Late last week, the U.S. government successfully negotiated a historic stimulus plan while under great pressure to help mitigate the economic hardship due to the coronavirus pandemic.
A noteworthy outcome for many reasons, it was especially so when considering the dynamic and fast-moving conditions in which two highly adversarial parties had to come together and reach agreement.
Here are three things I believe we can learn from the negotiation:
Create the proper environment
One reason the negotiation was successful is that careful thought was given to who would lead the negotiations for each side.
For example, when negotiations began between the White House and House of Representatives, Treasury Secretary Steven Mnuchin took the lead on behalf of the White House while House leader Nancy Pelosi took the lead for the Democrats.
This was effective for two reasons. First, the post impeachment fallout prevented the possibility of direct negotiations between Nancy Pelosi and President Trump, as the two have not exchanged words since their contentious meeting last October. Second, Nancy Pelosi and Steven Mnuchin have an established track record of success working together on important negotiations, such as the initial coronavirus relief bill, and debt-ceiling negotiations last summer.
The lesson to be taken here is the importance of creating the best environment for our negotiations to thrive. The goal should be to create a face saving environment, where negotiators who’ve proven the ability to stay rational and bring positive versus negative relational baggage into the interaction are the ones sitting across the table.
Be prepared for a rocky ride
Throughout negotiation there were a number of inflection points when new demands were made, dramatic threats were issued, and breakdowns seemed likely.
For example, days after Nancy Pelosi negotiated terms with Secretary Mnuchin on behalf of the House, Senate Republicans revised the legislation with terms that were greatly in their favor. Days later, Senate Democrats successful played hard-ball, creating an impasse to secure concessions on items they considered non-negotiable. And even after the final night of negotiations, a lone representative attempted to prevent the planned vote from happening, throwing Congress into a last minute scramble. Luckily, negotiators from both sides were able to stay focused on the end goal, continuously reverting back to problem solving each time curveballs appeared.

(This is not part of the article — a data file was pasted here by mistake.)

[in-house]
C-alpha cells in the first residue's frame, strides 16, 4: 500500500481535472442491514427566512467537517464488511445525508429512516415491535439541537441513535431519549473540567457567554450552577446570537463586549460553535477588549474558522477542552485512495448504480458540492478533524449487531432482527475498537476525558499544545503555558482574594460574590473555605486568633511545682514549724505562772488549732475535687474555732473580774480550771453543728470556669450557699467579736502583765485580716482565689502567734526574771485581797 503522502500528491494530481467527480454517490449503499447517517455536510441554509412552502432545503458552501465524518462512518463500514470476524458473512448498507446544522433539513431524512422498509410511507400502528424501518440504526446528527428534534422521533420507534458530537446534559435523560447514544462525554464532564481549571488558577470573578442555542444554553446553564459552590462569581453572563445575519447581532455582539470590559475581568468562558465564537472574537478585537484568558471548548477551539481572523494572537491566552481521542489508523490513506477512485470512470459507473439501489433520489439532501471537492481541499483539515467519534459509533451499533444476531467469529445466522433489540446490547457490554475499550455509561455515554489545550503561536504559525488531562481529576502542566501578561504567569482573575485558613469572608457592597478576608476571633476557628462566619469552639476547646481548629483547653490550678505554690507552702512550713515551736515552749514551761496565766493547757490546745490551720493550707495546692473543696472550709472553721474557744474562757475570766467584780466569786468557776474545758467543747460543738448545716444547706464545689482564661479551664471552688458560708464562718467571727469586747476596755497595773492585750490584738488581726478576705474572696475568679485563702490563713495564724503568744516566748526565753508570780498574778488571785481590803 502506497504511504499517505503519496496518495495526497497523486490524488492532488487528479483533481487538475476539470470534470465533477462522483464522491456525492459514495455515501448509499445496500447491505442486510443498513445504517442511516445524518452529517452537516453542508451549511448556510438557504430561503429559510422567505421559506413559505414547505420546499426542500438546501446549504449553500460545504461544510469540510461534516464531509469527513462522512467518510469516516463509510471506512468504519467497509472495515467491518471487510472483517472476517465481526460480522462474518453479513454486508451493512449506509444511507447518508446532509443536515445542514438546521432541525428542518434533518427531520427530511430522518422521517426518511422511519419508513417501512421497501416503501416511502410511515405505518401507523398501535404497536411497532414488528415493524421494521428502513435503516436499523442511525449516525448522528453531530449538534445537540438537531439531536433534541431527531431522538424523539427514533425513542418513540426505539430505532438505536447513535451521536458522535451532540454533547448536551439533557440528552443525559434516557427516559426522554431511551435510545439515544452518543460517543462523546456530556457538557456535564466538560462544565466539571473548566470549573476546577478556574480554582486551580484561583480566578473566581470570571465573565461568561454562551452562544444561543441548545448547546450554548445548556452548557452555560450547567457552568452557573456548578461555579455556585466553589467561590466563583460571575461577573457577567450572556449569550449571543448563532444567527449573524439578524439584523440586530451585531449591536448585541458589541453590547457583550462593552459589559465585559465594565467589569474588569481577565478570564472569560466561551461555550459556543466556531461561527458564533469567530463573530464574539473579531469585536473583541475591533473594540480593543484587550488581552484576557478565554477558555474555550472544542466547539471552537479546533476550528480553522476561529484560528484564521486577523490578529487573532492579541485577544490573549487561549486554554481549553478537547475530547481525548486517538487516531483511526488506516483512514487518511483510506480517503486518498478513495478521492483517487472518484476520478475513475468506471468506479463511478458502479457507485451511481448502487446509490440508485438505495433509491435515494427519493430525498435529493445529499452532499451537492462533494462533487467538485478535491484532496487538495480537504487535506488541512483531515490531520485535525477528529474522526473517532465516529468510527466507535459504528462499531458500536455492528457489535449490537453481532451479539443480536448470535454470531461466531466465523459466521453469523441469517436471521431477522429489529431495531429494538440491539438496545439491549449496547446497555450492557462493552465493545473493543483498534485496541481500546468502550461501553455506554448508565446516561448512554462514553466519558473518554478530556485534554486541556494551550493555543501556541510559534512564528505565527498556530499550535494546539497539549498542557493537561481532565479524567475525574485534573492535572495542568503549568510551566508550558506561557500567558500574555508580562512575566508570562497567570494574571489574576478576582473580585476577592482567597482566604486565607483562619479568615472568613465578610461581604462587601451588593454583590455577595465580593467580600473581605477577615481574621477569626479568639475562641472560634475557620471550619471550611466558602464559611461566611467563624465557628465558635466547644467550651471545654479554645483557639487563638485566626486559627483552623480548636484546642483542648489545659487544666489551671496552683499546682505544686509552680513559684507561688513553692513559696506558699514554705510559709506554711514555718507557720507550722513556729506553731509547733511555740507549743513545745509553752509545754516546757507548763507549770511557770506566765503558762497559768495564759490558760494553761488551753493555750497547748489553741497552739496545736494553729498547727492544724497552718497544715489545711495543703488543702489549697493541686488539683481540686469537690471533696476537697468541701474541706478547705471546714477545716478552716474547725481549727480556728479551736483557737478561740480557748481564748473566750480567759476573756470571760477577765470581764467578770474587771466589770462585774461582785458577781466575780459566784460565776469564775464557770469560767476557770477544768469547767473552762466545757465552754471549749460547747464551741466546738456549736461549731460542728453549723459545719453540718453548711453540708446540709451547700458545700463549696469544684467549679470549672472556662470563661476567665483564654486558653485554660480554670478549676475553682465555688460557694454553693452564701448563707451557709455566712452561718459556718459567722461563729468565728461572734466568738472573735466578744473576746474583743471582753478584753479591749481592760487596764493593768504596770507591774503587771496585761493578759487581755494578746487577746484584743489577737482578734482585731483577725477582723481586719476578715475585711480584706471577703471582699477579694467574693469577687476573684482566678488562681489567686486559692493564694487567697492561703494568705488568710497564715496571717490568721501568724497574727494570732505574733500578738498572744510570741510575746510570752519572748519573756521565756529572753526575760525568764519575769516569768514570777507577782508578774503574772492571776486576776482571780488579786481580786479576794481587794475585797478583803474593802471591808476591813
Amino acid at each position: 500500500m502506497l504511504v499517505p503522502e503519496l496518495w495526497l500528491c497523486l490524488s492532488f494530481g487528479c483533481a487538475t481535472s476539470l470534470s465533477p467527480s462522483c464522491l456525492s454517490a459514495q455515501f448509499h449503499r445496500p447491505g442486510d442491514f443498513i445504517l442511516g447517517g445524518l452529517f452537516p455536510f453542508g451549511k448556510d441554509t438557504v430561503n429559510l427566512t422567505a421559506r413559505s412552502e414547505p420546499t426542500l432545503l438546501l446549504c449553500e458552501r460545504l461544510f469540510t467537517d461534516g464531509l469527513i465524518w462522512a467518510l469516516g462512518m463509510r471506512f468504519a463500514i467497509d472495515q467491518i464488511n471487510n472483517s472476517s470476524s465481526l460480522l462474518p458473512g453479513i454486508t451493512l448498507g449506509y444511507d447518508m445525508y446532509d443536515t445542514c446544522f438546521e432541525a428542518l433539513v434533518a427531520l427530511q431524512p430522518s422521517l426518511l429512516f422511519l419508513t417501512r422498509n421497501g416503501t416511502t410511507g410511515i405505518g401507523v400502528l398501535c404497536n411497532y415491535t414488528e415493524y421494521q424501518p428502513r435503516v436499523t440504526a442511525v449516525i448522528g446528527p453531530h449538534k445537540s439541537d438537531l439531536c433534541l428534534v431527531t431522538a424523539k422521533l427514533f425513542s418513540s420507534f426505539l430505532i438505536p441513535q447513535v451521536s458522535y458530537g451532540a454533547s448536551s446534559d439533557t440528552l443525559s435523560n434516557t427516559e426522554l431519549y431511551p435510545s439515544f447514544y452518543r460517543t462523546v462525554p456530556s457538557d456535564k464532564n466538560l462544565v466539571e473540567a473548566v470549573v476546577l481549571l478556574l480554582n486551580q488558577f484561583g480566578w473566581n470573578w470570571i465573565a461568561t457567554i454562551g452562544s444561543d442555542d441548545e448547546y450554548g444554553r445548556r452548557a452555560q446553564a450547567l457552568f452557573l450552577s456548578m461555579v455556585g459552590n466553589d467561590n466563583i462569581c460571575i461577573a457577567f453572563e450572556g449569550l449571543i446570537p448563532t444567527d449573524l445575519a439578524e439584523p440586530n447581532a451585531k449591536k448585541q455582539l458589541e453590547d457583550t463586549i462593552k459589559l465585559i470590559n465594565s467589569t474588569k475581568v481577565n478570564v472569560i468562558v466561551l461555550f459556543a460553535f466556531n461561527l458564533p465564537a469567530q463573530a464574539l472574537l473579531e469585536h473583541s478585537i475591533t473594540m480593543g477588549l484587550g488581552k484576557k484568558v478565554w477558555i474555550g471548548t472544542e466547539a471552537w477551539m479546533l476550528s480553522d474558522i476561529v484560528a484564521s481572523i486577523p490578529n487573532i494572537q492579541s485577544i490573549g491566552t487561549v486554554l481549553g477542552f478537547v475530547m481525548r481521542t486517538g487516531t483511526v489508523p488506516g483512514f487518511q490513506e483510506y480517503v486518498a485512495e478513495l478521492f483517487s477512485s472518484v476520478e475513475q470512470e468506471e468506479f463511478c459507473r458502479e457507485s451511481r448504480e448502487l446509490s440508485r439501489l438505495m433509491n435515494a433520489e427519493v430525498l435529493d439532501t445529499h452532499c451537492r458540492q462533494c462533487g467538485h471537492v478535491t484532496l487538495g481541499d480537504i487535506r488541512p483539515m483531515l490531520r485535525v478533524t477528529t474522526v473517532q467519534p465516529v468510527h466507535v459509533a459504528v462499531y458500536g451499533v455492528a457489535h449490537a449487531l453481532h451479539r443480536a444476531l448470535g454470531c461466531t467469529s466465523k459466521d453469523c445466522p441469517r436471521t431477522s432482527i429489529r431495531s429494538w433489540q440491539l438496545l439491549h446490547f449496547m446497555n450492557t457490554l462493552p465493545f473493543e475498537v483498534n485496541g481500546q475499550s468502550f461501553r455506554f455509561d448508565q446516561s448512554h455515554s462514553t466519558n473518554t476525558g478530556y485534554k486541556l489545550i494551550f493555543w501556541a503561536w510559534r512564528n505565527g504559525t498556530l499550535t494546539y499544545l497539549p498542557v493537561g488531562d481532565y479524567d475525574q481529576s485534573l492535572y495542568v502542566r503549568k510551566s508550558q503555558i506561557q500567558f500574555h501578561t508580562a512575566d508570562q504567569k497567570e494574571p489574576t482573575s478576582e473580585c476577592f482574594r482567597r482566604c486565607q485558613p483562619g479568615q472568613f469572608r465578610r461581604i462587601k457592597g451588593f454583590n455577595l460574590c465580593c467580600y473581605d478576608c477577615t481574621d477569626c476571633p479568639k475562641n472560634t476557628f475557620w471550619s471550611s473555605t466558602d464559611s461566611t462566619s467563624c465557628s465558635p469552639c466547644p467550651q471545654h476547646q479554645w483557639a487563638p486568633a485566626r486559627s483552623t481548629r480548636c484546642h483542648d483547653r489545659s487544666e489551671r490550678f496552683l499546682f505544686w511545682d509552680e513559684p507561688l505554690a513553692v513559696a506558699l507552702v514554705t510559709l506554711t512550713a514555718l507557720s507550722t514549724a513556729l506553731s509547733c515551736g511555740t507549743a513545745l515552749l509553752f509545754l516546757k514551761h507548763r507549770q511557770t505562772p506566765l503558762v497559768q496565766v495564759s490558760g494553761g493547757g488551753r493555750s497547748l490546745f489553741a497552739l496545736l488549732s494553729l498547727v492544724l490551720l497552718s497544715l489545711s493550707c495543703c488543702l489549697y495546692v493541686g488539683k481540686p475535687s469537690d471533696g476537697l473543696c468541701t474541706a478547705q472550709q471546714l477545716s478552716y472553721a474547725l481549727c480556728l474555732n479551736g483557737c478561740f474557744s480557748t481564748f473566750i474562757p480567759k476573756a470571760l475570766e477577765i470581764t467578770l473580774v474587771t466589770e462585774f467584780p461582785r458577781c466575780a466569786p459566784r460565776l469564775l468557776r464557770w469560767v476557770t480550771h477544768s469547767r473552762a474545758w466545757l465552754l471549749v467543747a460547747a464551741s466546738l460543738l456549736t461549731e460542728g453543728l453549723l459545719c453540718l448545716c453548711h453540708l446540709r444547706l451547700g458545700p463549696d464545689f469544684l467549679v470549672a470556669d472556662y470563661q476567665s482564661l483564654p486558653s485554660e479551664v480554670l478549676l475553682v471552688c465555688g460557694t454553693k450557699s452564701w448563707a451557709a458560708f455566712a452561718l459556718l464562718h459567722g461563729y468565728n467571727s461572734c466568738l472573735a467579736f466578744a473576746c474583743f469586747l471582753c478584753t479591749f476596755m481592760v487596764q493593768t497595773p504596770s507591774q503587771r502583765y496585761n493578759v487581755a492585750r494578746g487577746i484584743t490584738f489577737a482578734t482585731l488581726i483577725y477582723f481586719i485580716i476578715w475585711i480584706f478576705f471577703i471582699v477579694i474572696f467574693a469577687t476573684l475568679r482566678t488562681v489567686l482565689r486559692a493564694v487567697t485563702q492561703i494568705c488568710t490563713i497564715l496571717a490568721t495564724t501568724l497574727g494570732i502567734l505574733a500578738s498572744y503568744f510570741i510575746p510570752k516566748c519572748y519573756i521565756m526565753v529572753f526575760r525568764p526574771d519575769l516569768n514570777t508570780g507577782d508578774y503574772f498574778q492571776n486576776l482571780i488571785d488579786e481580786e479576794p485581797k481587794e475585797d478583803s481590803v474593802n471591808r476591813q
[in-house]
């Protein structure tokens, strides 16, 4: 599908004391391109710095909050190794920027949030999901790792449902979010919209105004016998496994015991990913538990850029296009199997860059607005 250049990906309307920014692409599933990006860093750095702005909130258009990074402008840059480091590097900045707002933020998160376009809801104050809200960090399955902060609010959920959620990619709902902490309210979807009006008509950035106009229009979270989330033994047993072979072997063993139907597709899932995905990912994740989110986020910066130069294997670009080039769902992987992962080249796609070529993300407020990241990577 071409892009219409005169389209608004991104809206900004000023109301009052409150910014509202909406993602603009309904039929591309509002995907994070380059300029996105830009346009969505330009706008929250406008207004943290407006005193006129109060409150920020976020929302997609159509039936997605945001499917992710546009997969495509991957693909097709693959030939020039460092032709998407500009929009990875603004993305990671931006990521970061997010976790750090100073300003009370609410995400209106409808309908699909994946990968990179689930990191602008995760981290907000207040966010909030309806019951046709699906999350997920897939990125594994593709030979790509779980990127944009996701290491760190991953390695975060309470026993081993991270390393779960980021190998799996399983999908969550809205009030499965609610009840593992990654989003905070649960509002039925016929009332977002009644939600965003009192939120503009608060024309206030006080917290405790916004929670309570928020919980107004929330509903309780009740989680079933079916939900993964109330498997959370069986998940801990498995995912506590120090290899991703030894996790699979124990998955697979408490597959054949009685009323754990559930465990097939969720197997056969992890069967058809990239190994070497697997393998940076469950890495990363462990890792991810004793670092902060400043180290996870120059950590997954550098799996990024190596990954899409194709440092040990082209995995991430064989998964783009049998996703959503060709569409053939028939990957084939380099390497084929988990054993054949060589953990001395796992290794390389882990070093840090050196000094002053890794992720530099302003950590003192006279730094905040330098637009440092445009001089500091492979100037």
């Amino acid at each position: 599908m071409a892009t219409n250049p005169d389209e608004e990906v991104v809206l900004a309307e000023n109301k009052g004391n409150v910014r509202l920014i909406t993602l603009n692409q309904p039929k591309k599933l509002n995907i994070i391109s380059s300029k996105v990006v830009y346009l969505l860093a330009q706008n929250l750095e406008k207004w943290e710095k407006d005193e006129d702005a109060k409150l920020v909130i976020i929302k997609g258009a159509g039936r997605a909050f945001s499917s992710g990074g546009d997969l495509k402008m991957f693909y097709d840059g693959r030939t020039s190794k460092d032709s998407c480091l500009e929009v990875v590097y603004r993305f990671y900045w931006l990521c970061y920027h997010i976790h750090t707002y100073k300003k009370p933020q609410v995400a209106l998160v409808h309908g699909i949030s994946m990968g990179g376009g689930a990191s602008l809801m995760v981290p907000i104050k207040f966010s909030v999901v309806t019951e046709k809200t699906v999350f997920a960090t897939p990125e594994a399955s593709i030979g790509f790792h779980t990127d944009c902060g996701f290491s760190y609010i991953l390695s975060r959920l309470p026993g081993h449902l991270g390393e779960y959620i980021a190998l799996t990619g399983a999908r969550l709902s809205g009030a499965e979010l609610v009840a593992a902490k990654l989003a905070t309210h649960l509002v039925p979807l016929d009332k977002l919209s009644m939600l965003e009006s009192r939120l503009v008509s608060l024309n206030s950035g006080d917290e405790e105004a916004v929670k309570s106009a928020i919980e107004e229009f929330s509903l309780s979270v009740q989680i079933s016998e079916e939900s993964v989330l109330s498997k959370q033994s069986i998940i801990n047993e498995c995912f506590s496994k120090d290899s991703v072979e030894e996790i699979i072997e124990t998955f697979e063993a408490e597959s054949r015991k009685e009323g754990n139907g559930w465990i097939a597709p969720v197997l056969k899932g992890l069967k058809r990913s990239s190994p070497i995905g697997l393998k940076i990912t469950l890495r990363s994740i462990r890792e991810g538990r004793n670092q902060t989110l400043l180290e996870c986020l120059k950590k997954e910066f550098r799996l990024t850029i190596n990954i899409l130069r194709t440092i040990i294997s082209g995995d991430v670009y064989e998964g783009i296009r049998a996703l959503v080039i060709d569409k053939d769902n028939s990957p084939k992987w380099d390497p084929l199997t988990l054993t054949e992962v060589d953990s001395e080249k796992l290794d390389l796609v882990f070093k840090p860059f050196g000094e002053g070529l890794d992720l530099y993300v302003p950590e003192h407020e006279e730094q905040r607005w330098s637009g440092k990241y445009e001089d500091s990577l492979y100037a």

The lesson to be taken is to embrace the process, especially in regards to the posturing and power plays that invariably occur. Likewise, realizing that oftentimes for negotiators to persuade their constituents to accept an outcome – or to accept it themselves – they have to feel like they’ve made a stand. Don’t get rattled by this ritual. Control your emotions, and never be surprised by last minute tactics to bulldoze, they’re often the norm.
Be flexible, yet firm
Finally, both sides were able to come to terms because each took a pragmatic approach, putting down their foot when needed while easing back when they were pushing the limit.
For example, after Republicans tried to renegotiate better terms for their side, Nancy Pelosi conveyed that the new terms were simply unacceptable for the Democrats, vividly and matter of factly telling Republican negotiators, “the two animals couldn’t mate.” Yet in the end, Democrats accepted enough of the newly proposed terms to ensure that a bill that included their priorities would be unanimously passed and swiftly signed by President Trump.
The lesson here is finding the right balance. Many negotiations will call for a more firmness, while some will call for more flexibility. Some will even call for us to walk away, an option that’s far more available in everyday negotiations than it was for Congress. However, as author and researcher Adam Grant pointed out in his recent NY Times article titled “In Negotiations, Givers Are Smarter Than Takers”, collaborative negotiators who use their intelligence more than their toughness tend to create better outcomes for both parties. The key then, perhaps, is to be firm yet intelligently flexible, providing ourselves with the best opportunity to discover whatever it takes for “the animals to mate”.